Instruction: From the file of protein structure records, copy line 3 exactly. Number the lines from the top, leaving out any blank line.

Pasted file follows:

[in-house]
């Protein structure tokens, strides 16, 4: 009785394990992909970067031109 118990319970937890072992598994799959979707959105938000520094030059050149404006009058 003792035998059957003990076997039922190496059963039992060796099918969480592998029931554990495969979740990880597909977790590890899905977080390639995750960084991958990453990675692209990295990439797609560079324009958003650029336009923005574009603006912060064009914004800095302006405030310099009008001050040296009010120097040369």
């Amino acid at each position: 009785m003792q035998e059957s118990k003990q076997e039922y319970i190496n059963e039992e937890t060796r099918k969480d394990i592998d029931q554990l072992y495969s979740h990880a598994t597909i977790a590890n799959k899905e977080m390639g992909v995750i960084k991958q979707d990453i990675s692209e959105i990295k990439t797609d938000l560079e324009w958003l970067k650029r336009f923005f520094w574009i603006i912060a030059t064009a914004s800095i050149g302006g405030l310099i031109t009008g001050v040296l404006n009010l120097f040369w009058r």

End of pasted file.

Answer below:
């Amino acid at each position: 009785m003792q035998e059957s118990k003990q076997e039922y319970i190496n059963e039992e937890t060796r099918k969480d394990i592998d029931q554990l072992y495969s979740h990880a598994t597909i977790a590890n799959k899905e977080m390639g992909v995750i960084k991958q979707d990453i990675s692209e959105i990295k990439t797609d938000l560079e324009w958003l970067k650029r336009f923005f520094w574009i603006i912060a030059t064009a914004s800095i050149g302006g405030l310099i031109t009008g001050v040296l404006n009010l120097f040369w009058r």